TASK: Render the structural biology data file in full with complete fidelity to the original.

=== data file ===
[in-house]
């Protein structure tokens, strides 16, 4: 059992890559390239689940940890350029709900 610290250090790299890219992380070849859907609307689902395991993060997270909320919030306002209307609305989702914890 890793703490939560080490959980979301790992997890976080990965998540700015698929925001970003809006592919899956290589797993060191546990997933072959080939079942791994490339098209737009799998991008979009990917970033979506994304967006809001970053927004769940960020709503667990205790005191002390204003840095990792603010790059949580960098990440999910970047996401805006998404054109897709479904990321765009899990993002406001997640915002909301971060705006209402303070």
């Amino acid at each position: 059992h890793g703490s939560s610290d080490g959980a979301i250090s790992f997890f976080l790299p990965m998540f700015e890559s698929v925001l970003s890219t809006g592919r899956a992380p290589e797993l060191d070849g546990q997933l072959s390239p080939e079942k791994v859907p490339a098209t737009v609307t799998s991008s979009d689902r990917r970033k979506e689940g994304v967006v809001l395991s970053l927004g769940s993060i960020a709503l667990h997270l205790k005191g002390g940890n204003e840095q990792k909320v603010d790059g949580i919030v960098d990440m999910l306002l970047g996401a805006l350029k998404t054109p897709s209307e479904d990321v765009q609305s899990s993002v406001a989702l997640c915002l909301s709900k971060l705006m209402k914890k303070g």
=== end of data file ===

[in-house]
């Protein structure tokens, strides 16, 4: 059992890559390239689940940890350029709900 610290250090790299890219992380070849859907609307689902395991993060997270909320919030306002209307609305989702914890 890793703490939560080490959980979301790992997890976080990965998540700015698929925001970003809006592919899956290589797993060191546990997933072959080939079942791994490339098209737009799998991008979009990917970033979506994304967006809001970053927004769940960020709503667990205790005191002390204003840095990792603010790059949580960098990440999910970047996401805006998404054109897709479904990321765009899990993002406001997640915002909301971060705006209402303070």
């Amino acid at each position: 059992h890793g703490s939560s610290d080490g959980a979301i250090s790992f997890f976080l790299p990965m998540f700015e890559s698929v925001l970003s890219t809006g592919r899956a992380p290589e797993l060191d070849g546990q997933l072959s390239p080939e079942k791994v859907p490339a098209t737009v609307t799998s991008s979009d689902r990917r970033k979506e689940g994304v967006v809001l395991s970053l927004g769940s993060i960020a709503l667990h997270l205790k005191g002390g940890n204003e840095q990792k909320v603010d790059g949580i919030v960098d990440m999910l306002l970047g996401a805006l350029k998404t054109p897709s209307e479904d990321v765009q609305s899990s993002v406001a989702l997640c915002l909301s709900k971060l705006m209402k914890k303070g």